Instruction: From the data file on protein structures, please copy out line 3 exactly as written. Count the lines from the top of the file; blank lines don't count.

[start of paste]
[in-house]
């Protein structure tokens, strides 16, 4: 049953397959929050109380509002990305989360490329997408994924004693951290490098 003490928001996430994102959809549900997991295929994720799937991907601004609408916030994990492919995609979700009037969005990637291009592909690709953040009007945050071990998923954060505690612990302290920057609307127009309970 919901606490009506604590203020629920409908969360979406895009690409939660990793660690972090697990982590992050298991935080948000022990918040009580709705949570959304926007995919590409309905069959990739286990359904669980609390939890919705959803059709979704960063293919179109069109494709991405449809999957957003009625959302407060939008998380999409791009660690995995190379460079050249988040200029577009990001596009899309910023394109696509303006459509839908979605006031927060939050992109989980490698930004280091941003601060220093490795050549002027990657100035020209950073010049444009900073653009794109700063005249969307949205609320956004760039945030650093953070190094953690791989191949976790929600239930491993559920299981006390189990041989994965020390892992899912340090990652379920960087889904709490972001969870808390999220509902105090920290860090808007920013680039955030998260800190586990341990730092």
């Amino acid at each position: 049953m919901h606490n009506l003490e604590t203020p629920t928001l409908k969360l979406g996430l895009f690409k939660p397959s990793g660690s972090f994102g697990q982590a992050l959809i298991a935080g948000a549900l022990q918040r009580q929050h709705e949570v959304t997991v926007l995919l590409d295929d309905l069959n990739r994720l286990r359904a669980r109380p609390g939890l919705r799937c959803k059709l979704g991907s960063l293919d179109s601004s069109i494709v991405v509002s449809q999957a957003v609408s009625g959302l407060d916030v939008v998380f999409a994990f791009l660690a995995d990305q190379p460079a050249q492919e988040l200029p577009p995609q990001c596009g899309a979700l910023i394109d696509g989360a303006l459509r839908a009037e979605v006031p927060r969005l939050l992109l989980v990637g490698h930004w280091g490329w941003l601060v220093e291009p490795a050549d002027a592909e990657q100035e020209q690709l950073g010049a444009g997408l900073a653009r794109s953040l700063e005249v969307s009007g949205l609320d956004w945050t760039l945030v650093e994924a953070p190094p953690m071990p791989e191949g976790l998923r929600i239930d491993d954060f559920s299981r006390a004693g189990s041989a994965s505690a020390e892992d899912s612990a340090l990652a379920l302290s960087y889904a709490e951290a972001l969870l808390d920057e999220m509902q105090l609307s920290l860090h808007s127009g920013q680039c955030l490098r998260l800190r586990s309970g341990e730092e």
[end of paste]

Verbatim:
């Amino acid at each position: 049953m919901h606490n009506l003490e604590t203020p629920t928001l409908k969360l979406g996430l895009f690409k939660p397959s990793g660690s972090f994102g697990q982590a992050l959809i298991a935080g948000a549900l022990q918040r009580q929050h709705e949570v959304t997991v926007l995919l590409d295929d309905l069959n990739r994720l286990r359904a669980r109380p609390g939890l919705r799937c959803k059709l979704g991907s960063l293919d179109s601004s069109i494709v991405v509002s449809q999957a957003v609408s009625g959302l407060d916030v939008v998380f999409a994990f791009l660690a995995d990305q190379p460079a050249q492919e988040l200029p577009p995609q990001c596009g899309a979700l910023i394109d696509g989360a303006l459509r839908a009037e979605v006031p927060r969005l939050l992109l989980v990637g490698h930004w280091g490329w941003l601060v220093e291009p490795a050549d002027a592909e990657q100035e020209q690709l950073g010049a444009g997408l900073a653009r794109s953040l700063e005249v969307s009007g949205l609320d956004w945050t760039l945030v650093e994924a953070p190094p953690m071990p791989e191949g976790l998923r929600i239930d491993d954060f559920s299981r006390a004693g189990s041989a994965s505690a020390e892992d899912s612990a340090l990652a379920l302290s960087y889904a709490e951290a972001l969870l808390d920057e999220m509902q105090l609307s920290l860090h808007s127009g920013q680039c955030l490098r998260l800190r586990s309970g341990e730092e």